Prokaryotic community abundance and diversity
Bacterial 16S rRNA gene copy number was recorded as a proxy of prokaryotic abundance. Once normalized to sediment wet weight (or equivalent) used for extraction, values ranged from 0.93 to 6.42 × 108 copies g−1 and from 0.73 to 6.71 × 108 copies g−1 for frozen and lyophilized sediments, respectively. Whatever the sediment conditioning before extraction, a similar decreasing trend with depth was observed, especially between 0–1 cm and 10–11 cm (Fig. 2). In spite of this common trend, a higher variability was recorded for lyophilized sediment from 0 to 1 cm.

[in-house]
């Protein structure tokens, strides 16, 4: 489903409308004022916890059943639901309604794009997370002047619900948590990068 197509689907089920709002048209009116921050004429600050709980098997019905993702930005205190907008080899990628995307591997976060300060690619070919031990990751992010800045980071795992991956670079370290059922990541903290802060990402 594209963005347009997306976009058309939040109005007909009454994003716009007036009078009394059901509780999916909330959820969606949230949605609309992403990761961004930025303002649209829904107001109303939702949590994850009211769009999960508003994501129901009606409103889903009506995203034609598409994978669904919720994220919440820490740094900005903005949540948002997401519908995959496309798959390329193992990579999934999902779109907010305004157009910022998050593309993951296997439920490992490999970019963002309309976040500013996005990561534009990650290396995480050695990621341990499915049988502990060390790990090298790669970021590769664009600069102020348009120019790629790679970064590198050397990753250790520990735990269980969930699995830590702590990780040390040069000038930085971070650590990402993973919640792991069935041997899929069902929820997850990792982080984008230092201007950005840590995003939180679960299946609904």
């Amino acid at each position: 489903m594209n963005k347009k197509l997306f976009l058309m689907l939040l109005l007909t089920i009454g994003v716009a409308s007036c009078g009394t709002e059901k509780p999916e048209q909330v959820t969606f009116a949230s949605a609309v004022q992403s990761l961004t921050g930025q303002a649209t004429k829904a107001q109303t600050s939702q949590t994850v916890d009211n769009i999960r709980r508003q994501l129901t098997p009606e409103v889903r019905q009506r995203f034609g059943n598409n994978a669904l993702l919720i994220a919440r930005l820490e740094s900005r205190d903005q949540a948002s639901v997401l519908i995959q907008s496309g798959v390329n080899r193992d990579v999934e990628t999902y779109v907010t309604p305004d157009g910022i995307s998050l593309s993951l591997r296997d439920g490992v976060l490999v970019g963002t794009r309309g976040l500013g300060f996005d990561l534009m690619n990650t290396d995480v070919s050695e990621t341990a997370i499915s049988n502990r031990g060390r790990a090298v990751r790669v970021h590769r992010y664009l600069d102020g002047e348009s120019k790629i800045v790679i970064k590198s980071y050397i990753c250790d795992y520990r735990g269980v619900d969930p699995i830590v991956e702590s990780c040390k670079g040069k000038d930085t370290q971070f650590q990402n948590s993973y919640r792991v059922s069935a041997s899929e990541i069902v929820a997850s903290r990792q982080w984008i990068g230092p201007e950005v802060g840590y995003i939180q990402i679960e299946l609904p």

Sequencing the prokaryotic community yielded 2,396 ASVs from 108,216 sequences. Rarefaction curves demonstrated that a plateau was reached quickly for all samples (Figs. 3A–3C). The observed richness per sample ranged between 141 and 722 ASVs. As observed for 16S rRNA gene copies, the observed richness at 0–1 cm after lyophilization appeared highly variable (Fig. 4A). However, it should be noted that the sample showing the lowest richness was not the one showing the lowest 16S rRNA gene copy number. At 10–11cm, both observed richness values and variability appeared similar for frozen and lyophilized sediment (Fig. 4B). At 19–20 cm, the variability among replicates was similar for both frozen and lyophilized sediment, but the observed richness appeared higher for lyophilized sediments. Other alpha diversity metrics, Shannon and reciprocal Simpson indexes, presented a higher variability for lyophilized than for frozen sediment at 0–1 cm, and also at 19–20 cm. We observed far lower values of Shannon and reciprocal Simpson indexes for one replicate at 19–20 cm (Fig. 4C). Finally, DNA extracted from frozen sediment led to a slight increasing trend with depth for all metrics, a trend that could not be observed from lyophilized material because of the higher variability observed.